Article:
An auger is used to drill a hole into Lake Minnetonka to get a water sample.
Photo: Evan Frost | MPR News

Cody Nelson writes for that a team of University of Minnesota-Duluth researchers wanted to know how shortening winters — and less ice cover on lakes — might increase the presence of harmful algae blooms and impact fisheries.

“Aside from people who ice fish, the general assumption is that not much happens in lakes during winter,” said Andy Bramburger, a research associate from U. of Duluth campus. “With climate change, our winters are getting shorter and we’re losing winter, and we really don’t know what the impact of that is.”

To find out, Dr. Bramburger and researchers from the University of Minnesota, the U.S. Geological Survey and the University of Maryland are gathering data from a half-dozen lakes across Minnesota.

The biggest effect of climate change on lakes isn’t necessarily how warm it gets, but how cold it doesn’t get.

These warmer winters are shorter, so more sunlight can reach the water earlier, jump starting algae production and affecting the lake’s biology.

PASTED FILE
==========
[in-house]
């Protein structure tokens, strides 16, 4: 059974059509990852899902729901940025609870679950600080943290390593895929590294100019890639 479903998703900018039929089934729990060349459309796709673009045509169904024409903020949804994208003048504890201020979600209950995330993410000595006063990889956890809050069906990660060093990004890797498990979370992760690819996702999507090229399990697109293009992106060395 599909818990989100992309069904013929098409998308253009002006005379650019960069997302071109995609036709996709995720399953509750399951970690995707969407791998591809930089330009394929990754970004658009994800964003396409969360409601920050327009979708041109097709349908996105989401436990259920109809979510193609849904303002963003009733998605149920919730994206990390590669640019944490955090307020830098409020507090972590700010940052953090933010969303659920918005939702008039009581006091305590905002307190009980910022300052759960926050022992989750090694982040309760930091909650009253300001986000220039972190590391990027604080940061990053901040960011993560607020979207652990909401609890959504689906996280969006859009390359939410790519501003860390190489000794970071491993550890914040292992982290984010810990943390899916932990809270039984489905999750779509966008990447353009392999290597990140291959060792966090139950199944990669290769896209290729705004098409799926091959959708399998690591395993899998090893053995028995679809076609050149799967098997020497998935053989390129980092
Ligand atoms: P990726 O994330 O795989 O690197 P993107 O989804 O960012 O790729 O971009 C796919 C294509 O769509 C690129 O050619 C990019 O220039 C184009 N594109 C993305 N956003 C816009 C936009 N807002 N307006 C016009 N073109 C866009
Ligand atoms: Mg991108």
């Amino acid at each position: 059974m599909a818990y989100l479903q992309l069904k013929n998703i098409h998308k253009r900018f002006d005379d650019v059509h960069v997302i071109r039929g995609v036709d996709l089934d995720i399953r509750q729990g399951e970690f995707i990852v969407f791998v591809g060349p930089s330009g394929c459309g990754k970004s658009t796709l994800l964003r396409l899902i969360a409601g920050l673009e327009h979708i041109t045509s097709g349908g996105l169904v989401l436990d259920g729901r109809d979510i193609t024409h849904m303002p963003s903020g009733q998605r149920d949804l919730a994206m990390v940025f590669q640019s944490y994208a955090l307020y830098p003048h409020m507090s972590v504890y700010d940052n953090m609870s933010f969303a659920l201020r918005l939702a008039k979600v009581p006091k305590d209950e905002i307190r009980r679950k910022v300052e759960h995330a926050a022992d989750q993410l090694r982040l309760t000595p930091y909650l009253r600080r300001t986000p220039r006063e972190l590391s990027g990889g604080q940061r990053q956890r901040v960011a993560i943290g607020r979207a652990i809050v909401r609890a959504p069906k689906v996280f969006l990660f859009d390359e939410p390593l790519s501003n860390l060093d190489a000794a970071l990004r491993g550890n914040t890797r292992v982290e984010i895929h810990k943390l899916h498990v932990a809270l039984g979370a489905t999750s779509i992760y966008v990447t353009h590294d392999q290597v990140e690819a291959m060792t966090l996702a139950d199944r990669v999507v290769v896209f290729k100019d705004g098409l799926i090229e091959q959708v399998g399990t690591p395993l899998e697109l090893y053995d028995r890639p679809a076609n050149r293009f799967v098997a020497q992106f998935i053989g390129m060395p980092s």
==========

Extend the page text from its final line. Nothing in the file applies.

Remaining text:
While shorter winters sparking earlier algae production could mean more nutrients cycling up the food chain to fish, it could also mean more of the toxic blue-green algae that has grown in prevalence across Minnesota. These harmful algae blooms, technically cyanobacteria, have been blamed for sickening humans and killing animals — including pet dogs — that drink contaminated water.

For many Minnesotans, this is a major deal. “If you have a cottage and you like to swim or water ski, or further north where people actually take a lot of drinking water for their cottages right out of the lakes, having toxic algae blooms is potentially a big concern,” Dr. Bramburger said.

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